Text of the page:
By Anthony Butler
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Extra resources for Democracy and Apartheid: Political Theory, Comparative Politics and the Modern South African State
Afrikaners, however, secured access to power in a way that reinforced their sense of collective identity and rendered meaningful the historical stories that had traced their rise. Afrikaners could understand themselves to be acting as a collectivity. By contrast, even where other groups developed emerging senses of commonality of experience, culture and interests, they were always politically vulnerable and unable to apply what might seem to them a collective will to shape events. Buffeted by change, and engaged predominantly in defensive political strategies, Indian, Coloured and African histories could not be written as the tales of advances secured.
Just as Coloured youth culture turned to the symbols of a distant American Black culture, its political resistance gravitated towards the detached analyses of Trotskyism or the rarefied analysis of the meaning and significance of racial difference. The diverse experiences of Indian South Africans led to equally complex collective orientations towards history. Lacking religious, cultural and political unity (despite the presence of many commonalities) and composed of descendants of quite different groups of indentured labourers and descendants of low Hindu, high-caste Hindu, Muslim and Christian from the Indian subcontinent, South Africa's Indians have no unifying narrative by means of which to comprehend a collective past.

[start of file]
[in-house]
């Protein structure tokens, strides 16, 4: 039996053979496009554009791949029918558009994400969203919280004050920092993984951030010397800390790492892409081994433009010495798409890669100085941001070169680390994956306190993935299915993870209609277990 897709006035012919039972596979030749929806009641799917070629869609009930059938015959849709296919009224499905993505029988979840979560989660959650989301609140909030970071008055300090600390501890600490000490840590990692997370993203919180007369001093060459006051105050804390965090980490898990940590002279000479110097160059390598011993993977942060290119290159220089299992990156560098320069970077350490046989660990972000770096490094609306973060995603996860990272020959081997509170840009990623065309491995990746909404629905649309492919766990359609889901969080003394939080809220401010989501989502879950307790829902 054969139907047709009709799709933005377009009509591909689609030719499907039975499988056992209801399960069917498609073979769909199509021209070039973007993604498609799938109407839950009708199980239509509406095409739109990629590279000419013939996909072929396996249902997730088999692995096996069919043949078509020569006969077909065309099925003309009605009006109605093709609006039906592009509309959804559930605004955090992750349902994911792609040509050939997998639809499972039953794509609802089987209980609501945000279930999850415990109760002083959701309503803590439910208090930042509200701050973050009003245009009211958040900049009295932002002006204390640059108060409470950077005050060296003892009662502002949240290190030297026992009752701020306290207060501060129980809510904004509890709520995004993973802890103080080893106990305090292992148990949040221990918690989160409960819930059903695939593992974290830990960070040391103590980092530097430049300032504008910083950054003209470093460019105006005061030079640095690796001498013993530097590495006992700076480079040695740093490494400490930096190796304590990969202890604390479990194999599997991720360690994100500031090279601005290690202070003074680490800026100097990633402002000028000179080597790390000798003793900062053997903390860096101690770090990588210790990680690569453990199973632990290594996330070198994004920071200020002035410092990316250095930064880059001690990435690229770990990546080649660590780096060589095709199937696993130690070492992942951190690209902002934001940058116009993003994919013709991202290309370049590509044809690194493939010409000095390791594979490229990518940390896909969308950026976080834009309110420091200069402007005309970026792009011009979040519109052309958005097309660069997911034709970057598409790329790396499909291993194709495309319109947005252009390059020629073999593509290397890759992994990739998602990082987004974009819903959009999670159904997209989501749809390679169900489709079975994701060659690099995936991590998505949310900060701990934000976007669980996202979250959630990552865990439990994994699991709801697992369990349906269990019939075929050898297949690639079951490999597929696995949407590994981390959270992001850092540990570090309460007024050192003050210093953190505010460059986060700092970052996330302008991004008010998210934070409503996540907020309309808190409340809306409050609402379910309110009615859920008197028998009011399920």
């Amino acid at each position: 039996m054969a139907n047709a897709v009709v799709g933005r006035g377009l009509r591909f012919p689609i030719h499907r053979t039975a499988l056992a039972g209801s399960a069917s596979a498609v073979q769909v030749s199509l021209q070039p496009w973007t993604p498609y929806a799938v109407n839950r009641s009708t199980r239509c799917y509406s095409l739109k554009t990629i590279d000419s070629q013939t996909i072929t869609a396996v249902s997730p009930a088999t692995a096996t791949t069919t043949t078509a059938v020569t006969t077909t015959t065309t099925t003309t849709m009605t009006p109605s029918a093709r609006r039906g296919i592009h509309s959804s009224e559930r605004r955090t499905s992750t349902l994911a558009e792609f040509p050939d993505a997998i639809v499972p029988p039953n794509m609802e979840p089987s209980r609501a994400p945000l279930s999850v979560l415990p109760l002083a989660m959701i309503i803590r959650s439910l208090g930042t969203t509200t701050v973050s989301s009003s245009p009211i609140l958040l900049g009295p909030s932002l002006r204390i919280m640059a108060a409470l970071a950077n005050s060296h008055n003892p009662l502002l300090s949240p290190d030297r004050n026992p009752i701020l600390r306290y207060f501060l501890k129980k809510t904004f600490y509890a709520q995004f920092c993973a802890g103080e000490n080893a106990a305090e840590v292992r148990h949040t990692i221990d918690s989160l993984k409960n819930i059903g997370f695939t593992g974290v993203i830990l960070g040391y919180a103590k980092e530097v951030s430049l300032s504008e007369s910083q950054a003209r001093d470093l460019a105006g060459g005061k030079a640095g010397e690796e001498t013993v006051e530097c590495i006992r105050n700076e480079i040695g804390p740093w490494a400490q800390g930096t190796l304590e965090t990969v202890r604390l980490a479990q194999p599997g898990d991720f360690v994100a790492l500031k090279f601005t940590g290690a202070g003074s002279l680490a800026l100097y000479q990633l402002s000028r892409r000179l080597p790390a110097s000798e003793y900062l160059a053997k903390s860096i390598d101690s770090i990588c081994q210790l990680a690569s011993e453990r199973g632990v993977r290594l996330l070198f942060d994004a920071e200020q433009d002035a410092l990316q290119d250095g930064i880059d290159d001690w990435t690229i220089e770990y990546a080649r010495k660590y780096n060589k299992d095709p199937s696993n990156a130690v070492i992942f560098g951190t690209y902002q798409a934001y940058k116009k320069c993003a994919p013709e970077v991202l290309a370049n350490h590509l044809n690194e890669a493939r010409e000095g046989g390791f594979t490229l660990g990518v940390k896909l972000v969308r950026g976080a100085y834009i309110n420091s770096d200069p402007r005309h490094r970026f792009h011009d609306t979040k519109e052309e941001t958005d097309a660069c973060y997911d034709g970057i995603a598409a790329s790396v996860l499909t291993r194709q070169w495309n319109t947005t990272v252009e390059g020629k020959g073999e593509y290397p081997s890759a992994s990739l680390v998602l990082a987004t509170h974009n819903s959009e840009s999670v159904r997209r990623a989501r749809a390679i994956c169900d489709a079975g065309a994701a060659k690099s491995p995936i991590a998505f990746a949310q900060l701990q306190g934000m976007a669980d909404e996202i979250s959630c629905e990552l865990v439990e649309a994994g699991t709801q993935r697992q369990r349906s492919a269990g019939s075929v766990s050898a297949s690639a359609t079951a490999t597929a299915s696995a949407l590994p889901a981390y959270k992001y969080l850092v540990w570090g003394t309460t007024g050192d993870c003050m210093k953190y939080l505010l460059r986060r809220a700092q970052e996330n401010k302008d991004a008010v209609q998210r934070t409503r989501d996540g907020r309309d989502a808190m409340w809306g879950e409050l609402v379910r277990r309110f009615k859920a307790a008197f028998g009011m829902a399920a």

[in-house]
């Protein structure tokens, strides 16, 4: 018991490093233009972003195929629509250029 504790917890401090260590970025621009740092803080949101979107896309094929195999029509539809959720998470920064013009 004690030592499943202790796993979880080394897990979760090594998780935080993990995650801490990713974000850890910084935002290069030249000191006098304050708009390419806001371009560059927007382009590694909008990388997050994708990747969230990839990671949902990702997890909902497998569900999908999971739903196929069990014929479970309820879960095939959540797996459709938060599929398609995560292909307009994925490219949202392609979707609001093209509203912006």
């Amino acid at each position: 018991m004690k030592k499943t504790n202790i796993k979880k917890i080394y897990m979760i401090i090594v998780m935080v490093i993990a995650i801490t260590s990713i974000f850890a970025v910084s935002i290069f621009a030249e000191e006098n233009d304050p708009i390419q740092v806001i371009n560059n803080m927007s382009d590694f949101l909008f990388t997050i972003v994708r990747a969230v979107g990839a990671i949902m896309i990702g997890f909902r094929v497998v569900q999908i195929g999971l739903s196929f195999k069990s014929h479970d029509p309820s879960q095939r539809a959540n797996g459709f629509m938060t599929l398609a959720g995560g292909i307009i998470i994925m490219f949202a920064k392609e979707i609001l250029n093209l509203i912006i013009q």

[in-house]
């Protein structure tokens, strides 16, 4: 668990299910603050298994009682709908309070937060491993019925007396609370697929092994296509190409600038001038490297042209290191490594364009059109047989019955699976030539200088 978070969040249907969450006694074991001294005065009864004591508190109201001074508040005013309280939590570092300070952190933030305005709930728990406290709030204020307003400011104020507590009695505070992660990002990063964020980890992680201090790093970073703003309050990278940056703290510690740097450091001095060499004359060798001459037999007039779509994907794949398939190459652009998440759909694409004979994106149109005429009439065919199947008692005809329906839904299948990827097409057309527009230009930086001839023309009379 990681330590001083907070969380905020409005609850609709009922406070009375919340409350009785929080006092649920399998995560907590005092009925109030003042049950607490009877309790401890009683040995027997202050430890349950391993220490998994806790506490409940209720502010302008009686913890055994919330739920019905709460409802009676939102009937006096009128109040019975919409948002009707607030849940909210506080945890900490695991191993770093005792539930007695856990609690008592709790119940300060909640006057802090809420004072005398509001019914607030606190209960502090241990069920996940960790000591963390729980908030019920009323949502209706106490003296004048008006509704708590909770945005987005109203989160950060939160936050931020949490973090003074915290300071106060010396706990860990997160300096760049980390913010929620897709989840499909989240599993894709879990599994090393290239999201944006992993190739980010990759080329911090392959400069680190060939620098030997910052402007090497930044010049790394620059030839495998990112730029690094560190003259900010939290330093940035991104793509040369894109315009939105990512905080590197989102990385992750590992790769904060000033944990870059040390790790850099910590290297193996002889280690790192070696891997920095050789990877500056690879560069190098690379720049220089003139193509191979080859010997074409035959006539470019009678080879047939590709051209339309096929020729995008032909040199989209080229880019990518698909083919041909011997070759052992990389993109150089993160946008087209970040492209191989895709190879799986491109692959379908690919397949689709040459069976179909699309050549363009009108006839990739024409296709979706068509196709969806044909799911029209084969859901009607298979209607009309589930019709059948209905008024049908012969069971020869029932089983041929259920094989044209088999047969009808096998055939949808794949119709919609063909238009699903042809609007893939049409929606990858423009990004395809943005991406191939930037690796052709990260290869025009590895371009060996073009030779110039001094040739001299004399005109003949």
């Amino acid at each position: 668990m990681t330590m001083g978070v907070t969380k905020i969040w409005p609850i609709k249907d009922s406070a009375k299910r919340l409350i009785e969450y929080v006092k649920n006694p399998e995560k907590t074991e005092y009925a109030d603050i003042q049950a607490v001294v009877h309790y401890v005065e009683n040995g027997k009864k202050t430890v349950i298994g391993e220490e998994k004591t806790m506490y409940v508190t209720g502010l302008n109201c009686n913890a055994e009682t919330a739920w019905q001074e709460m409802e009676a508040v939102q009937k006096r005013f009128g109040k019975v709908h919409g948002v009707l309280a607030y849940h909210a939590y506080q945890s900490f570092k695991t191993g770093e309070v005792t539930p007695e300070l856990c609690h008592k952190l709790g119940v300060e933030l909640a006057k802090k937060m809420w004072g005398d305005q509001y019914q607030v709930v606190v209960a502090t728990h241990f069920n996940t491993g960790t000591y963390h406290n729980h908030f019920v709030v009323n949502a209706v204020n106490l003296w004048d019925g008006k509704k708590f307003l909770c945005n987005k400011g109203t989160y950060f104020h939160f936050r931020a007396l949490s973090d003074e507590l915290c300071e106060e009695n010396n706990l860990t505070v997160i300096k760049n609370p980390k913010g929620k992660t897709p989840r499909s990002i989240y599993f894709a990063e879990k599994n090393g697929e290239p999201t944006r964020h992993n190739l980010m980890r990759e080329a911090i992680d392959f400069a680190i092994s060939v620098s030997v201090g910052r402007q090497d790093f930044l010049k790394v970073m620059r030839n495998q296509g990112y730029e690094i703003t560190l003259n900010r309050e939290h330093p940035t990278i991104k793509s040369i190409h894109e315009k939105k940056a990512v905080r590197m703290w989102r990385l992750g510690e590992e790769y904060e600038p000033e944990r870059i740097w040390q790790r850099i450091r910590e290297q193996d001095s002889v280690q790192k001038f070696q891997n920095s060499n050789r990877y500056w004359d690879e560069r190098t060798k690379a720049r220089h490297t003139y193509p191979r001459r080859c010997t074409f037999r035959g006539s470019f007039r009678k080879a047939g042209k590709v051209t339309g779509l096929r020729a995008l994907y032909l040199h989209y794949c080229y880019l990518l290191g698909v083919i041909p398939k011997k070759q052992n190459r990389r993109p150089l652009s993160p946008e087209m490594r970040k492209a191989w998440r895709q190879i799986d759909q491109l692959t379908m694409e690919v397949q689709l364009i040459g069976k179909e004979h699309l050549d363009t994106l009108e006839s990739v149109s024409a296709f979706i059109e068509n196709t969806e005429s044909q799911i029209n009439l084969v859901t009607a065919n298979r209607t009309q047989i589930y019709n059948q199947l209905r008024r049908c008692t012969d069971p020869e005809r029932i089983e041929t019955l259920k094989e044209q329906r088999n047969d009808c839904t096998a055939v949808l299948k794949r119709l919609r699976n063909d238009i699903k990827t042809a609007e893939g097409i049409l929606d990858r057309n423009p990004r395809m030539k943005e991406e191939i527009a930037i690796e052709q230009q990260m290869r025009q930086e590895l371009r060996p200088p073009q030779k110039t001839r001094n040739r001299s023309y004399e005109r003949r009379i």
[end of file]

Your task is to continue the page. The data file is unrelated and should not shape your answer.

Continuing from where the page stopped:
By the 1950s, the Bond was in control of the heartlands of executive power in the South African state, and the Native Affairs Department (NAD) had grown to be a state within a state. It was within NAD that the policies of the 1960s fomented. Statism was a defining theme of 1950s politics. Bonner et al. comment that the Nationalists were convinced that 'most of the problems [the state] confronted in 1948 could be solved effectively by simply expanding the scope and intensity of state intervention on the social, political, and economic fronts'.